When I thought about an idea for a project, part of the lecture “Software Development for Cloud Computing”, I had two related use-cases in mind. So I wrote down those high-level user-stories:
As a user who owns a non-connected car, I want to access some information about my car on my smartphone so that I know about the position of my car and additional information like fuel level, consumption or driving statistics.
As an employee who wants to drive a pool-car, I want to know where the vehicle is parked so that I don’t have to search on different parking spots around the building.
The idea for this project occurred to me while I was listening to my sister share her vision for her recently started blog: To create a platform where writers of different ethnicity can publish texts in their native languages and exchange their stories with people from all over the world. Conquering the language barrier and making the texts available at least in the three most prominent languages – German, English and Arabic – requires the involvement of translators who are fluent in at least two of the demanded languages. Anyone who has ever attempted to make a translated text sound natural knows that this is no easy feat and can take up to many hours of finding the perfect balance between literal translation and understandable text.
This is where I saw room for improvement. Nowadays, machine translation tools have reached a decent level of fluency, despite not being able to capture the intricacies of different linguistic styles. Combining them with people who have a basic understanding of the source language can help speed up the process and reduce the effort considerably. Continue reading →
The users access the website where they have the option to the view the guest book, register or log in. To register the user has to provide a username, an email address and a secure password (more than 8 characters, upper and lowercase characters, numbers and special characters). Then an email with a verification link will be sent to the provided email address. Clicking this link will enable the user to login.
Upon login the user can post messages in the guest book, which will be saved to the MySQL database. In addition to a text message the user can also upload an image which will be transferred to an S3 Bucket, which in turn will trigger a Lambda. Here the image will be resized to make it suitable for displaying in the guest book and it will be transferred to another S3 Bucket and permissions will be set to make in publicly accessible. The URL to this image will also be saved in the MySQL database.
Imagine a student who just got up. He knows exactly that he has lectures today, but he does not remember which one or even when it begins. So, he asks his Alexa device: “Alexa, which classes do I have today?’” His Alexa device is able to look into his timetable and answers: “You have five lectures today. The first lecture is Digital Media Technology and starts at 8:15 am in room 011, the second lecture is Web Development and starts at 10:00 am in room 135, the third lecture is Design Patterns and starts at 11:45 am in room 017. You can see more lectures in your Alexa app.”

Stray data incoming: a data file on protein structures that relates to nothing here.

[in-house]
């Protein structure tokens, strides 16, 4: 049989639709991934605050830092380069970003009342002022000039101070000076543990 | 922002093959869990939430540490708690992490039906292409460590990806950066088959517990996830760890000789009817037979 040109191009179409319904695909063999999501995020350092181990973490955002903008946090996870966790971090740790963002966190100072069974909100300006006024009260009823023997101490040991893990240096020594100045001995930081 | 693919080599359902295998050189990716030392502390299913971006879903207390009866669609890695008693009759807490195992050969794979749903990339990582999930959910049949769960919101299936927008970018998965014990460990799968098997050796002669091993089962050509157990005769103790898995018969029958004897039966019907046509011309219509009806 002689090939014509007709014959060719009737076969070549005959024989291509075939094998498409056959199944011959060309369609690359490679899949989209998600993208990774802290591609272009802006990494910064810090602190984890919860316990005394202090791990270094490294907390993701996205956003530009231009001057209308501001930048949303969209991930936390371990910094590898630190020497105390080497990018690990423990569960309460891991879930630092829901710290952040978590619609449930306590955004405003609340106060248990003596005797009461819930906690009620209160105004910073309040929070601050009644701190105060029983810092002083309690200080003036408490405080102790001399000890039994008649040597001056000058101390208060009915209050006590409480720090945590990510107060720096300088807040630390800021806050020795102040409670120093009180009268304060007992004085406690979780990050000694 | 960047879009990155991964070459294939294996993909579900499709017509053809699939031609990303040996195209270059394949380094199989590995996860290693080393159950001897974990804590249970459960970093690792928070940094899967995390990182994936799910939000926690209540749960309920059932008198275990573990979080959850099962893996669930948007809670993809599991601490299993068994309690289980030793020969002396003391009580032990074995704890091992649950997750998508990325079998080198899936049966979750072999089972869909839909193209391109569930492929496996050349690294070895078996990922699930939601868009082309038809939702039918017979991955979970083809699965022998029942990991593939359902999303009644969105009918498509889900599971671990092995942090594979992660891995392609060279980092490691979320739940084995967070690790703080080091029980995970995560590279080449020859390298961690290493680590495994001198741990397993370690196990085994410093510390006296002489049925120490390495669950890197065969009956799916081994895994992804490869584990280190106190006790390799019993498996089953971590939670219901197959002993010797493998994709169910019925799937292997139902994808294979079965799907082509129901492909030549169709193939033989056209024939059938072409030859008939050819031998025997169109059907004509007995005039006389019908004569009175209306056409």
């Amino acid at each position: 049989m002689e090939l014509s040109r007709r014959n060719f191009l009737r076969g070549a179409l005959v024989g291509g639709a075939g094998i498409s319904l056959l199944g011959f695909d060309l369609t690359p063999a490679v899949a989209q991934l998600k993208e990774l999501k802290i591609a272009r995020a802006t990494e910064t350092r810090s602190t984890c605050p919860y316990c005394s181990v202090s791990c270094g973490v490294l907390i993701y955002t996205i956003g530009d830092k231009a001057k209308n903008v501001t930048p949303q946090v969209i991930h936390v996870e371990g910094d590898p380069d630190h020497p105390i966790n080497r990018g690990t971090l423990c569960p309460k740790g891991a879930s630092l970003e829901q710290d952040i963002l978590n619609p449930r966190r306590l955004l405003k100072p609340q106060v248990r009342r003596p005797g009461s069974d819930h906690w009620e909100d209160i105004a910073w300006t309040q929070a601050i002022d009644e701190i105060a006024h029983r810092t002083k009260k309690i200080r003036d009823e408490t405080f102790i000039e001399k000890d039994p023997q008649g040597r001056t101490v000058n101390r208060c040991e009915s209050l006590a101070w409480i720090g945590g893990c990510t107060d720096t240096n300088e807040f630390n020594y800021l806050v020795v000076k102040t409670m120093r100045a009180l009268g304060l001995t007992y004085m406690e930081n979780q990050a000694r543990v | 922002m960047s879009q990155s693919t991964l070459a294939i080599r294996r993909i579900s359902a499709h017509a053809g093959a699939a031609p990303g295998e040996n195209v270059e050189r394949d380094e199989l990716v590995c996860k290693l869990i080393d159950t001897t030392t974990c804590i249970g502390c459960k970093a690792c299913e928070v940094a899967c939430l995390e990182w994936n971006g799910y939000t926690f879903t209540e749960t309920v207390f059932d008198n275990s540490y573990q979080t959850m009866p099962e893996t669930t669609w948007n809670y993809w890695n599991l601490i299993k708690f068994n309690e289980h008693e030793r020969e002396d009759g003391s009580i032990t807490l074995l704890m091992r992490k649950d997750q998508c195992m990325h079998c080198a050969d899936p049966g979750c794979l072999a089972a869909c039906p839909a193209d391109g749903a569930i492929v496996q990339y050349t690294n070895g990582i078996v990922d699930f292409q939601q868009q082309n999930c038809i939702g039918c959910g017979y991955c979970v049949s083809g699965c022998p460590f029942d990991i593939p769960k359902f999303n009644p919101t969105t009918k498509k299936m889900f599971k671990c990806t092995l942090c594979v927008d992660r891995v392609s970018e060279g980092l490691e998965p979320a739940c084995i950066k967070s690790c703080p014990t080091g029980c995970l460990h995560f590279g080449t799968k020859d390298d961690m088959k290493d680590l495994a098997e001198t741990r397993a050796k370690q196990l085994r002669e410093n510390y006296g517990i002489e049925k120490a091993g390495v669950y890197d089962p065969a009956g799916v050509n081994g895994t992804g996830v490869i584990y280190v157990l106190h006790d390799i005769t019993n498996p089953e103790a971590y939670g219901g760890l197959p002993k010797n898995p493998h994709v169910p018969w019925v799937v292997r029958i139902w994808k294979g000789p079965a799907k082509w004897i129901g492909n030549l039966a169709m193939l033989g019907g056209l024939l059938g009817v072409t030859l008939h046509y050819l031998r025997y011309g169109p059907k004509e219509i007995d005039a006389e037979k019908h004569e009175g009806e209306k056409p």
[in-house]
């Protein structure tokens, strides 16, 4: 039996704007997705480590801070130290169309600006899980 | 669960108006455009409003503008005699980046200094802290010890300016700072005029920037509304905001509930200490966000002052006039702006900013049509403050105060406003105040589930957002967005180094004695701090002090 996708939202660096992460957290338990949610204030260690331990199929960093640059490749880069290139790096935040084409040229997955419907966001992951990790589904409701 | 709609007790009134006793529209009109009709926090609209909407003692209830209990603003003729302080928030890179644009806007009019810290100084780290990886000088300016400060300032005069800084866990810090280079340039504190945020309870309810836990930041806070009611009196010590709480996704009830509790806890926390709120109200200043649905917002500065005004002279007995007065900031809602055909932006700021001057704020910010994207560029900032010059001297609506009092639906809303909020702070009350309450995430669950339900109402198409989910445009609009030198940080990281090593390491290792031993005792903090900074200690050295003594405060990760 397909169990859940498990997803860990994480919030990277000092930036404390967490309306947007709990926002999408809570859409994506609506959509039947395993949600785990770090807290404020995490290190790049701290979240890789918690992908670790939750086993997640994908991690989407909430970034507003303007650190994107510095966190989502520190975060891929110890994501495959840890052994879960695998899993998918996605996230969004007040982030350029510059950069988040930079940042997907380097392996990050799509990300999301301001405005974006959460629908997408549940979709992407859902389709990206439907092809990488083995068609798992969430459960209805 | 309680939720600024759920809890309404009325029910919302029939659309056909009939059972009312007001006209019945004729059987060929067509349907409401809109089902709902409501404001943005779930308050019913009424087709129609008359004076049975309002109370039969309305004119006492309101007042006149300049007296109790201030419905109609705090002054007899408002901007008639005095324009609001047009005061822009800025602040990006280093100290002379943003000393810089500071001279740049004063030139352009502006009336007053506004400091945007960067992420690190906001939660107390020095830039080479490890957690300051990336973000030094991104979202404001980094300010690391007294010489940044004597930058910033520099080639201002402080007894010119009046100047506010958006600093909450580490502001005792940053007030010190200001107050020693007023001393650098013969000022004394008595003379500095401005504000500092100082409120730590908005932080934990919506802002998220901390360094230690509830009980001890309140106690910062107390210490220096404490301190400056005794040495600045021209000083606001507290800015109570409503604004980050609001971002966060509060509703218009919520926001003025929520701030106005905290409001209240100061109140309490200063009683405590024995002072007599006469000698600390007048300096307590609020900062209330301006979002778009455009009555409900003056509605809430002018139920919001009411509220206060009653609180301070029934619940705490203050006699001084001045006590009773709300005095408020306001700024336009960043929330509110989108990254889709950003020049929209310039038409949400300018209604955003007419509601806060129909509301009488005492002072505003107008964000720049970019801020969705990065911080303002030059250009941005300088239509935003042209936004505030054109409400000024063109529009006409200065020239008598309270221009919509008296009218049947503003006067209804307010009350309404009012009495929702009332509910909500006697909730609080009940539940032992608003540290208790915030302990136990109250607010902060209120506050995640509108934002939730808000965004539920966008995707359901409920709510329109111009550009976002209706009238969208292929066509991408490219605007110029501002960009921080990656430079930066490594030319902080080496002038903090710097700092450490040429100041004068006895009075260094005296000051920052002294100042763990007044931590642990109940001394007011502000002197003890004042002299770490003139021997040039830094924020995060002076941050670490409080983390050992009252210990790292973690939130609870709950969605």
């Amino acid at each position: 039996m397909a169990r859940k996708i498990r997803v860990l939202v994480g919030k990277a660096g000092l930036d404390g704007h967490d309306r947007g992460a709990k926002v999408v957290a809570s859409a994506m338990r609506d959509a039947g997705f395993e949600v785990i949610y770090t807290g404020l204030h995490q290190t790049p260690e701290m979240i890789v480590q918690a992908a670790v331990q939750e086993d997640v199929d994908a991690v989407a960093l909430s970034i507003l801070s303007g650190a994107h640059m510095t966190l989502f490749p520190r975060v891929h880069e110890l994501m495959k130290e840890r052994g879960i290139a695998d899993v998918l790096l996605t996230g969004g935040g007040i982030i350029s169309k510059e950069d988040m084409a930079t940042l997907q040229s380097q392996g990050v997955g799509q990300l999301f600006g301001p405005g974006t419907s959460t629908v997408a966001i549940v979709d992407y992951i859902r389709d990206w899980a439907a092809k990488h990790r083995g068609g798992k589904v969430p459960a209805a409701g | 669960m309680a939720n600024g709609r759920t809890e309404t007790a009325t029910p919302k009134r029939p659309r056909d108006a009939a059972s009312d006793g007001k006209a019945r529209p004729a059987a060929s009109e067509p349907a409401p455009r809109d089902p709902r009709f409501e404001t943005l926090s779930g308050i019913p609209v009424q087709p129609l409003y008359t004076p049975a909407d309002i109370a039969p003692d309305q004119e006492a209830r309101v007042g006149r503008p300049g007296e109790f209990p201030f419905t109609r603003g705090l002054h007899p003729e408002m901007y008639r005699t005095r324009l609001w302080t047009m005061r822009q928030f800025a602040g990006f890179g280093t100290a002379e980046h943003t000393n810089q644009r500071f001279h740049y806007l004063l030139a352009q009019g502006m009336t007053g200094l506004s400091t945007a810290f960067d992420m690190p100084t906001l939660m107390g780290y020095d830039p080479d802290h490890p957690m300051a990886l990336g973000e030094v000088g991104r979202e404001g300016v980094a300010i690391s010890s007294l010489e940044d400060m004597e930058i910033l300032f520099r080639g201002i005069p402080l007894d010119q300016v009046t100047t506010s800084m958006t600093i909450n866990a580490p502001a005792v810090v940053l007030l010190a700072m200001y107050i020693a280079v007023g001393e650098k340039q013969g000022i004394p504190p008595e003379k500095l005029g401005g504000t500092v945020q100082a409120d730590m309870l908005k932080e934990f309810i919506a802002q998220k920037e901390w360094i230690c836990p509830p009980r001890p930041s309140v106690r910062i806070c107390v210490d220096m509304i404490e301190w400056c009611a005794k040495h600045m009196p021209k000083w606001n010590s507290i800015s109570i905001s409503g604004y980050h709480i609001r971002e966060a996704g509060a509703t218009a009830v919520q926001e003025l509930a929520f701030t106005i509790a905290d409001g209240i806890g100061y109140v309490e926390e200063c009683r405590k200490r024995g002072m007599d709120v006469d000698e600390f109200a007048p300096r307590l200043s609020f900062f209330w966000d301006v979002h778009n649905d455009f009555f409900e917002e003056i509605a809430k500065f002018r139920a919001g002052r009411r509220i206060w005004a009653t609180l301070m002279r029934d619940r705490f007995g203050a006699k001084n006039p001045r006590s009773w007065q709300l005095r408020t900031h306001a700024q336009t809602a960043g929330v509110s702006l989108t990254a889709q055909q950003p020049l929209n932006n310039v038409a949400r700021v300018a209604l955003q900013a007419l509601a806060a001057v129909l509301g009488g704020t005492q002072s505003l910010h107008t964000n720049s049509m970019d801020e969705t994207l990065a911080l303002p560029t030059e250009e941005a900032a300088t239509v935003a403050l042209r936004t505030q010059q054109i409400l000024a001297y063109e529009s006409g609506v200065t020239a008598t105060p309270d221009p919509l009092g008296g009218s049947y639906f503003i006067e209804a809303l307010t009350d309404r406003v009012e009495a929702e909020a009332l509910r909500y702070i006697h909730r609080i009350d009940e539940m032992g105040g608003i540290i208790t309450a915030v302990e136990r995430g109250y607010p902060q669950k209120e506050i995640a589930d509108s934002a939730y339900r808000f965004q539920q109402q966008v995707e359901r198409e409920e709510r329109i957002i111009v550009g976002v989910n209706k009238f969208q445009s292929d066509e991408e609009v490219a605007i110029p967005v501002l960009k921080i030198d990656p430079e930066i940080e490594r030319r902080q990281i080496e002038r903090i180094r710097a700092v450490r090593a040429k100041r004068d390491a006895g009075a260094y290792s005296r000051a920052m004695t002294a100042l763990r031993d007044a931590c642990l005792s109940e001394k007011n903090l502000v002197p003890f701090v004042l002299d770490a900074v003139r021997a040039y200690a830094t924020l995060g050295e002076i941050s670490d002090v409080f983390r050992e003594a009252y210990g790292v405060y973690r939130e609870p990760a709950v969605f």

This scenario is what we had in mind when we started to develop an Alexa skill which should be able to tell you information about your timetable. Continue reading →
Thinking of Trumps tweets it’s pretty obvious that they are controversial. Trying to gain insights of how controversial his tweets really are, we created tweets-by-donnie.
“It’s freezing and snowing in New York — we need global warming!”
Donald J. Trump
You decide if it’s meant as a joke or not.
But wouldn’t it be nice to know whether the public is seeing this as a joke or whether it’s getting upset by it? That’s where our idea originated from. By measuring the emotions presented in the responses we can see what the public is thinking of Trumps posts throughout the day.
For the Dev4Cloud lecture at HdM Stuttgart, we created a simple Go/NodeJS/React App, which helps people to keep track of often used words during presentations. In a presentation setting, most people tend to use too many fill words and to train against this, we want to introduce our presentation counter to you. Continue reading →
Building serverless architectures is hard. At least it was to me in my first attempt to design a loosely coupled system that should, in the long term, mean a good bye to my all-time aversion towards system maintenance.
Music information retrieval is also hard. It is when you attempt to start to grasp the underlying theoretical framework and submerge yourself into scientific papers which each yield a different approach for extracting some feature out of digital audio signals. It is a long way until MFCC starts to sound natural. I have been there. Continue reading →
By now, we all know that news and media shape our viewson these discussed topics. Of course, this is different from person to person. Some might be influenced a little more than others, but there always is some opinion communicated.
Considering this, it would be really interesting to see the continuous development of mood communicated towards a specific topic or person in the media.
The model we’ve chosen is an attempt to implement one part of a large SCM business model. Since an example of shipping processes for single items does already exist on IBM’s platform ‘DeveloperWorks’, we focused on the ability to create and place composite orders. Continue reading →
Many of today’s supply chain management (SCM) solutions still involve enormous amounts of manual work. The procedures required for proper record keeping often rely on manual input, which makes them slow and prone to errors. Additional terms, such as price agreements, conditions that must be strictly adhered to, as well as penalties for neglection of the latter, rely heavily on the completeness and correctness of the recorded information.